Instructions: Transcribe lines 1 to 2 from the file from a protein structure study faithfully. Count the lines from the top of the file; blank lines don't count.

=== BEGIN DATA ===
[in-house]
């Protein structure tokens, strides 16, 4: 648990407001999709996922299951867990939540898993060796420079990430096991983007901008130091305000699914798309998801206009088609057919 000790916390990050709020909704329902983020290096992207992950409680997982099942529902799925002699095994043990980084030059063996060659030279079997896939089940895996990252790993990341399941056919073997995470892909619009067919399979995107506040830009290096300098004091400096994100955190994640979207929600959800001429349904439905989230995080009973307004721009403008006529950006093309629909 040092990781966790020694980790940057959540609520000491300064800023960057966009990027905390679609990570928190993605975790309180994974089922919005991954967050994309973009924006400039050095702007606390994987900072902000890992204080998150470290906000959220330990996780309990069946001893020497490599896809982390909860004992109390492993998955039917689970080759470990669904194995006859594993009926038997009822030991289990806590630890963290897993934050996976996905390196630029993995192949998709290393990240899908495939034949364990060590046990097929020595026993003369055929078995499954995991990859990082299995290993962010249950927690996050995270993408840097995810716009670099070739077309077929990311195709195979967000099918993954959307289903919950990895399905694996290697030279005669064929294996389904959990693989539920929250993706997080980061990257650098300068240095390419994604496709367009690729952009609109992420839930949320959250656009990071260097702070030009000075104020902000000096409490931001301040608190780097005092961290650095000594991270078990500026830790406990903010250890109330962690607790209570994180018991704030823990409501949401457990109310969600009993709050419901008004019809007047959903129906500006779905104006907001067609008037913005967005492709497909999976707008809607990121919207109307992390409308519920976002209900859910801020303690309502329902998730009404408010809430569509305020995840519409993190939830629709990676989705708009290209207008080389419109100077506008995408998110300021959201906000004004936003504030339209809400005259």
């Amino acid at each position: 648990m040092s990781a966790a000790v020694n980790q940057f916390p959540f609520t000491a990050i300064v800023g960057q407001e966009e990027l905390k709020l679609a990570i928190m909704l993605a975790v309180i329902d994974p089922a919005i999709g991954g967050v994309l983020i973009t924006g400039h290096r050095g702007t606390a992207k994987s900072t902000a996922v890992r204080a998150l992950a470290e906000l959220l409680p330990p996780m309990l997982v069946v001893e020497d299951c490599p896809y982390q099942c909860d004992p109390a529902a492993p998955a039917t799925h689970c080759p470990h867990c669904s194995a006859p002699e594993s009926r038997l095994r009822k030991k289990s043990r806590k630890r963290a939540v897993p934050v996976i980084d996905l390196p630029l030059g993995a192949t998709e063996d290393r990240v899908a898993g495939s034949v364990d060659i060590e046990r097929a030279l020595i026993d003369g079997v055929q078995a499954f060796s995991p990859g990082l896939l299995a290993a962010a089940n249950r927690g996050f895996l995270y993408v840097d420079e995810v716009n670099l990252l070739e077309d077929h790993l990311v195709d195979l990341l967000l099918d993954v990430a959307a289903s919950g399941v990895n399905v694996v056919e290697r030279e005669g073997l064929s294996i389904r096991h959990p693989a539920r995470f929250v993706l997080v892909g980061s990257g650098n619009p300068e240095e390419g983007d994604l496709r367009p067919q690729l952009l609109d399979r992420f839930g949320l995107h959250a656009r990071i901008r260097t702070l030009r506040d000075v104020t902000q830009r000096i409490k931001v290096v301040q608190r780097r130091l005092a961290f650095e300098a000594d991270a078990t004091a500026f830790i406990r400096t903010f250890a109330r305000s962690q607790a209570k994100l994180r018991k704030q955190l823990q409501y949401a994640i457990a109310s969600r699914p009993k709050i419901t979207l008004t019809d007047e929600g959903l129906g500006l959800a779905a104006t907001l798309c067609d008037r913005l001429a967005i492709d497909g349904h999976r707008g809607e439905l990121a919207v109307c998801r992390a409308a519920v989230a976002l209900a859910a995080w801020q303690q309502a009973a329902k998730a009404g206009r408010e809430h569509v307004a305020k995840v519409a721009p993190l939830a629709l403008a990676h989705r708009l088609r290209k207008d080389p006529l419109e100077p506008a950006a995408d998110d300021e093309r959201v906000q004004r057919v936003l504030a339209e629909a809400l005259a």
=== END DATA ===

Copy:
[in-house]
């Protein structure tokens, strides 16, 4: 648990407001999709996922299951867990939540898993060796420079990430096991983007901008130091305000699914798309998801206009088609057919 000790916390990050709020909704329902983020290096992207992950409680997982099942529902799925002699095994043990980084030059063996060659030279079997896939089940895996990252790993990341399941056919073997995470892909619009067919399979995107506040830009290096300098004091400096994100955190994640979207929600959800001429349904439905989230995080009973307004721009403008006529950006093309629909 040092990781966790020694980790940057959540609520000491300064800023960057966009990027905390679609990570928190993605975790309180994974089922919005991954967050994309973009924006400039050095702007606390994987900072902000890992204080998150470290906000959220330990996780309990069946001893020497490599896809982390909860004992109390492993998955039917689970080759470990669904194995006859594993009926038997009822030991289990806590630890963290897993934050996976996905390196630029993995192949998709290393990240899908495939034949364990060590046990097929020595026993003369055929078995499954995991990859990082299995290993962010249950927690996050995270993408840097995810716009670099070739077309077929990311195709195979967000099918993954959307289903919950990895399905694996290697030279005669064929294996389904959990693989539920929250993706997080980061990257650098300068240095390419994604496709367009690729952009609109992420839930949320959250656009990071260097702070030009000075104020902000000096409490931001301040608190780097005092961290650095000594991270078990500026830790406990903010250890109330962690607790209570994180018991704030823990409501949401457990109310969600009993709050419901008004019809007047959903129906500006779905104006907001067609008037913005967005492709497909999976707008809607990121919207109307992390409308519920976002209900859910801020303690309502329902998730009404408010809430569509305020995840519409993190939830629709990676989705708009290209207008080389419109100077506008995408998110300021959201906000004004936003504030339209809400005259």